Beliefs Subject to Change

About this time I was blessed with a scholarship, so I entered Liberty University, a conservative Baptist school. Until then, I had studied Scripture in a mostly read-and-believe fashion. School trained me in methods of inductive Bible study and expected me to apply my knowledge in my various Bible courses.

Then, growing uncomfortable with the consequences of Calvinistic thought, I used my training to merge elements of my Calvinism with elements of my Baptist theology. A friend once said that I nauseated him with my bouncing around within the various offerings of Christianity. I was being “tossed to and from and carried about with every wind of doctrine” (Eph. 4:14), all in search of the elusive truth.

Although I defended my beliefs by citing Scripture verses, during a course on the book of Romans, I realized my beliefs themselves could never be certain, but were always subject to change based upon the interpretation with the most scriptural support, convincing reasoning, or dynamic teacher. When I asked Christians how they knew for sure what the Bible taught, most would tell me that they believed what the Holy Spirit told them the Bible meant as they read it. How could one know for sure?

In the midst of my wrestling with this problem, Pope John Paul II died. So many Evangelical Christian leaders spoke well of the pope that I started to wonder about my anti-Catholicism. Seeing how one man could throw the world into mourning, I decided to build some bridges with the Catholics instead of always blowing bridges up. I still believed the Catholic Church to be in error, but I decided to learn about the teachings of the Church so that I could share the Gospel with Catholics.

Across the Bridge

I had a good friend—whom I used to ask sarcastically to pray a Hail Mary for me—who was willing to help me learn about the Church. He invited me to attend Eucharistic services and RCIA classes, gave me a Catholic Bible, a Catechism of the Catholic Church, and, I’m sure, said that Hail Mary for me.

I studied on the offense, raising all the common objections about Mary, the pope, celibacy, sola scriptura, and sola fide. I read massive amounts of Catholic literature, including the Church Fathers. The more I read, the more answers I found. The more answers I found, the more Catholic I became.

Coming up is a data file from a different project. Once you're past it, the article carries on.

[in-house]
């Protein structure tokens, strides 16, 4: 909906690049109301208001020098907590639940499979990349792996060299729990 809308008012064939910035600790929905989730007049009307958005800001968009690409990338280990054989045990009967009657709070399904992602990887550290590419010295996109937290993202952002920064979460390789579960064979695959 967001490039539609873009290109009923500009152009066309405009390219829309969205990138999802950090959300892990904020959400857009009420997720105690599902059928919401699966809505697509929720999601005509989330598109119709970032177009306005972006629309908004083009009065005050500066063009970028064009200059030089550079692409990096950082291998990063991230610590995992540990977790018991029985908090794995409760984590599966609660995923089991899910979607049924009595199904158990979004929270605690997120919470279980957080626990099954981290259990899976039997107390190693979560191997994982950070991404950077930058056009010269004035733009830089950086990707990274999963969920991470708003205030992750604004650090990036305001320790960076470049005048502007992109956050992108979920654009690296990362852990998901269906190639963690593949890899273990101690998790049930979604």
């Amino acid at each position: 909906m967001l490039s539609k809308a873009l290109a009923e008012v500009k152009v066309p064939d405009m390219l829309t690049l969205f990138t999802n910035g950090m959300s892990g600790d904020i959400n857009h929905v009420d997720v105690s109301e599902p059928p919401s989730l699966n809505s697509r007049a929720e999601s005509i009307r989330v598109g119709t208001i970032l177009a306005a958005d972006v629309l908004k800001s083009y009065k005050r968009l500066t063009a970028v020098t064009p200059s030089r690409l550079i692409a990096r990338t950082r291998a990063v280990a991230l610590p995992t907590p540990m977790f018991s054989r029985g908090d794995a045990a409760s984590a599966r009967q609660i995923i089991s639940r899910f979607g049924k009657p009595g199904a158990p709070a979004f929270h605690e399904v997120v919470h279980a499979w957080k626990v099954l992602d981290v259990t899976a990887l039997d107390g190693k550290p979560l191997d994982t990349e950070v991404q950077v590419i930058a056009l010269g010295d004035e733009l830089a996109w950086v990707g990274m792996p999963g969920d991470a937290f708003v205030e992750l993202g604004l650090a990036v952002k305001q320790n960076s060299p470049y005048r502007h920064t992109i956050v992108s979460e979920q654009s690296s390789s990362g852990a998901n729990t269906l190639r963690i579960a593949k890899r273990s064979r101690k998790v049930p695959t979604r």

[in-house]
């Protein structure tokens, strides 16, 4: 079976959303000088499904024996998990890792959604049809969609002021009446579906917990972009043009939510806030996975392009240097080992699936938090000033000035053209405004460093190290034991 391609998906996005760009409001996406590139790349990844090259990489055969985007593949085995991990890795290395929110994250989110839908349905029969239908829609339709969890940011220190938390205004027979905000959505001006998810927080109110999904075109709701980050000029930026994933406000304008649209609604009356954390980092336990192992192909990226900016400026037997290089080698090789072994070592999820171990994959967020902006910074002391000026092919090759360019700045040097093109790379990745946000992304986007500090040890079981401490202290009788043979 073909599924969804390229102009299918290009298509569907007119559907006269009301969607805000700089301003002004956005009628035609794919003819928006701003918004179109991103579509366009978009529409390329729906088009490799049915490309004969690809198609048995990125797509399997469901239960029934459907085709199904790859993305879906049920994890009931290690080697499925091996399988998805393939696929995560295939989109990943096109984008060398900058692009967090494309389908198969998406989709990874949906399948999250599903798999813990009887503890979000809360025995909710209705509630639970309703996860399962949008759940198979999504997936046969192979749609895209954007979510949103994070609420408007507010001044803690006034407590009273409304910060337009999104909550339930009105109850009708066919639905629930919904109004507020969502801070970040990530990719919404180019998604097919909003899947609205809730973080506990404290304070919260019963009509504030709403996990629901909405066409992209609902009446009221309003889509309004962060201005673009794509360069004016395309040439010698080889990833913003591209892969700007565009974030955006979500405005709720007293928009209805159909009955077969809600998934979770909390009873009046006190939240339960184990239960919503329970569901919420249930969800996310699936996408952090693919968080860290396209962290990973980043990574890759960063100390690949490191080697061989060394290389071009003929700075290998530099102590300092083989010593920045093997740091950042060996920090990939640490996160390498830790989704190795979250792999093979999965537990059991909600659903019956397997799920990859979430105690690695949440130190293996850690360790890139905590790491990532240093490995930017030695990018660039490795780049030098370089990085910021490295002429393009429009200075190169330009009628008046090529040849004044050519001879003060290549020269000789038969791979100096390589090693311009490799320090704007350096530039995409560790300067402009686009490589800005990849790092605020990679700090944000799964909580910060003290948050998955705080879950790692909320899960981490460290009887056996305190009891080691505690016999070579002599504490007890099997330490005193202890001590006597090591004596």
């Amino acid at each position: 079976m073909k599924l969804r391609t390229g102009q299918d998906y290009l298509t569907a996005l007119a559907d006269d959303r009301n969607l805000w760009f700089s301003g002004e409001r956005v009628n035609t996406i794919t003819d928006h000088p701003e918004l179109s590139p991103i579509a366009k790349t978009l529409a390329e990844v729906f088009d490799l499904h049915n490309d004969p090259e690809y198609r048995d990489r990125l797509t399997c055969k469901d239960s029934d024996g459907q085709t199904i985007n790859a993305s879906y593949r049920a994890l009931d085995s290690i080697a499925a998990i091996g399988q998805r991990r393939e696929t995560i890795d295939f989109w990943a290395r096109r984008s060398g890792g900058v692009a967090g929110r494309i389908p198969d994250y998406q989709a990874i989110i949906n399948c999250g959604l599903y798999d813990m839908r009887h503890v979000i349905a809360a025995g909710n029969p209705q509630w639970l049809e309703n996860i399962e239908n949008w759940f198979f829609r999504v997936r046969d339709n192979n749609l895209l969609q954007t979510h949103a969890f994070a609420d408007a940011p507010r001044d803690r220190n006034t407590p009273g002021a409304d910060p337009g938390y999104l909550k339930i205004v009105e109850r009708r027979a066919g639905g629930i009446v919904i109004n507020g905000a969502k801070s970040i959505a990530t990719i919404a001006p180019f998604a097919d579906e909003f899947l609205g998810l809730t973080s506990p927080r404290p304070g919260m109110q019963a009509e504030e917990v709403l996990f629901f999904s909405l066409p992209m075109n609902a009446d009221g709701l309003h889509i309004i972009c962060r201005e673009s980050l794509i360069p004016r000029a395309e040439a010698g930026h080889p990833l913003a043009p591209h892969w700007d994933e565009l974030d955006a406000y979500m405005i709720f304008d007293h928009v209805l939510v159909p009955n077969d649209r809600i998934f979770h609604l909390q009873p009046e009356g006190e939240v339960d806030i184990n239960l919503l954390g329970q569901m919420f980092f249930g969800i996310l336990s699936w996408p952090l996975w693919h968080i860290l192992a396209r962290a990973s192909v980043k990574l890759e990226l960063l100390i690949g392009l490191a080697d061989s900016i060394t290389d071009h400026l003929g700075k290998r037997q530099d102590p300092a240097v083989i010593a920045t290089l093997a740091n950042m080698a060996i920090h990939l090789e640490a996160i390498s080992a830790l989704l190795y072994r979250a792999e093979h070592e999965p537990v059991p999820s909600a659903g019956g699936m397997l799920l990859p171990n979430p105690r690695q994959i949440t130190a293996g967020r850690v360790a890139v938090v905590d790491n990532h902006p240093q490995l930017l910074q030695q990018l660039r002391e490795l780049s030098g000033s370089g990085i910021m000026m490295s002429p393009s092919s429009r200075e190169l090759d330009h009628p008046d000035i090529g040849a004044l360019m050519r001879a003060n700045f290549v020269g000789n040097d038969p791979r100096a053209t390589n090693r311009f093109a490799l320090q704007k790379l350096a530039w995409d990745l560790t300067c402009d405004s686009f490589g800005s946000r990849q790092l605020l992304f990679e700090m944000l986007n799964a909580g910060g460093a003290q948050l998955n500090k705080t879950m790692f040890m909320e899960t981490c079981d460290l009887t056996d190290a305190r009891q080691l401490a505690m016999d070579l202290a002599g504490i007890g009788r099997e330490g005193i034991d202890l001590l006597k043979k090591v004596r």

My Protestant friends, seeing that while building a bridge to Catholicism, I was also crossing that bridge, tried to dissuade me. But the point-of-no-return came when I discovered the magisterium and the teaching on apostolic succession. Finally, here was the answer to my question concerning who was correct when various interpretations of Scripture clashed. Every Christian interpreter claimed to be right, but only one interpreter could demonstrate that Christ himself guaranteed its interpretation: the magisterium.

This point was especially powerful when I fully realized that the Bible hadn’t been canonized until the late fourth century. If I could only discover truth by inductive Bible study, how did the early Church know truth before the Bible was canonized, or even written? The answer was apostolic succession. The faith had been lived and transmitted long before it had been written.

Through reading of the Church Fathers, I saw the antiquity of the Church and its teachings. The Church’s task of transmitting and guarding the deposit of faith was clearly taught by the apostles and their successors.

Refuge from the Winds of Change

Instead of imposing idolatrous teachings upon her people, the Church was exercising the authority given her by Christ to interpret, protect, and proclaim the fullness of the Gospel. In all my years of searching for truth, I’d missed the one place where the fullness of the truth had resided for nearly 2,000 years. In trying to figure out for myself what Scripture meant, I had been missing the voice of Christ in his Church.

Now, I knew I had to join in the Church’s proclamation of Christ. My studies gave me the map to find my way home, and on August 20, 2006, I was received into full communion with Christ and his Church through the sacrament of confirmation.

It took many months to repair the rift in my family. By God’s grace, however, they came to believe that I was sincere in my return to the faith. My conviction has also helped them draw closer to Christ and his Church. Thanks to my grandmother’s candle, my mother’s prayers, and—no doubt—the Hail Mary from Mike, I have found refuge in the Barque of Peter and am no longer “tossed to and fro.”